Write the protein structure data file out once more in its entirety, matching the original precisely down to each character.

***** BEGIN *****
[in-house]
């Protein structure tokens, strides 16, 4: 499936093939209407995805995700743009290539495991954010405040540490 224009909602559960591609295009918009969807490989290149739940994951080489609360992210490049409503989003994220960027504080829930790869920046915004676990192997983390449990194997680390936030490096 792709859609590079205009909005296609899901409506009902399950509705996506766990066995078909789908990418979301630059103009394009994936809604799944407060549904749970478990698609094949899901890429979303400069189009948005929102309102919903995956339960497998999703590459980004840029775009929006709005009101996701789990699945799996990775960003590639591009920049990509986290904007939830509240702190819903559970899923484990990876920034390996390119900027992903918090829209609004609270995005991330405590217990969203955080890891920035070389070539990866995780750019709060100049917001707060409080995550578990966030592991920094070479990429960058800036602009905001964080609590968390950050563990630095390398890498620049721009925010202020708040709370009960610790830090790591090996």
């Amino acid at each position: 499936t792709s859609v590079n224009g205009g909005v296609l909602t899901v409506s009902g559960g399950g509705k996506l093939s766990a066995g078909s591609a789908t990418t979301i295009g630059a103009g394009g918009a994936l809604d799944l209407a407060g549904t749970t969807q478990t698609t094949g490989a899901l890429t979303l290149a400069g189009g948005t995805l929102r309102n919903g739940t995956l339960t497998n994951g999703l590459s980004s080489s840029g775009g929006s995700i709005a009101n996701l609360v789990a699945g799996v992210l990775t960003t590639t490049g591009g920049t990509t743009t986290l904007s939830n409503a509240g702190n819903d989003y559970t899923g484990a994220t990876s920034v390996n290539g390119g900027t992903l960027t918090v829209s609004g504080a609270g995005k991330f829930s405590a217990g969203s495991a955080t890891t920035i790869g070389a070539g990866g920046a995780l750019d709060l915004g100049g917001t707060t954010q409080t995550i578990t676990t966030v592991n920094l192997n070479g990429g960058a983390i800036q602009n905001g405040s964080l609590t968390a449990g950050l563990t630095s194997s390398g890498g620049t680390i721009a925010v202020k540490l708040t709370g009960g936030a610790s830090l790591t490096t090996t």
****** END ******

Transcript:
[in-house]
């Protein structure tokens, strides 16, 4: 499936093939209407995805995700743009290539495991954010405040540490 224009909602559960591609295009918009969807490989290149739940994951080489609360992210490049409503989003994220960027504080829930790869920046915004676990192997983390449990194997680390936030490096 792709859609590079205009909005296609899901409506009902399950509705996506766990066995078909789908990418979301630059103009394009994936809604799944407060549904749970478990698609094949899901890429979303400069189009948005929102309102919903995956339960497998999703590459980004840029775009929006709005009101996701789990699945799996990775960003590639591009920049990509986290904007939830509240702190819903559970899923484990990876920034390996390119900027992903918090829209609004609270995005991330405590217990969203955080890891920035070389070539990866995780750019709060100049917001707060409080995550578990966030592991920094070479990429960058800036602009905001964080609590968390950050563990630095390398890498620049721009925010202020708040709370009960610790830090790591090996």
């Amino acid at each position: 499936t792709s859609v590079n224009g205009g909005v296609l909602t899901v409506s009902g559960g399950g509705k996506l093939s766990a066995g078909s591609a789908t990418t979301i295009g630059a103009g394009g918009a994936l809604d799944l209407a407060g549904t749970t969807q478990t698609t094949g490989a899901l890429t979303l290149a400069g189009g948005t995805l929102r309102n919903g739940t995956l339960t497998n994951g999703l590459s980004s080489s840029g775009g929006s995700i709005a009101n996701l609360v789990a699945g799996v992210l990775t960003t590639t490049g591009g920049t990509t743009t986290l904007s939830n409503a509240g702190n819903d989003y559970t899923g484990a994220t990876s920034v390996n290539g390119g900027t992903l960027t918090v829209s609004g504080a609270g995005k991330f829930s405590a217990g969203s495991a955080t890891t920035i790869g070389a070539g990866g920046a995780l750019d709060l915004g100049g917001t707060t954010q409080t995550i578990t676990t966030v592991n920094l192997n070479g990429g960058a983390i800036q602009n905001g405040s964080l609590t968390a449990g950050l563990t630095s194997s390398g890498g620049t680390i721009a925010v202020k540490l708040t709370g009960g936030a610790s830090l790591t490096t090996t």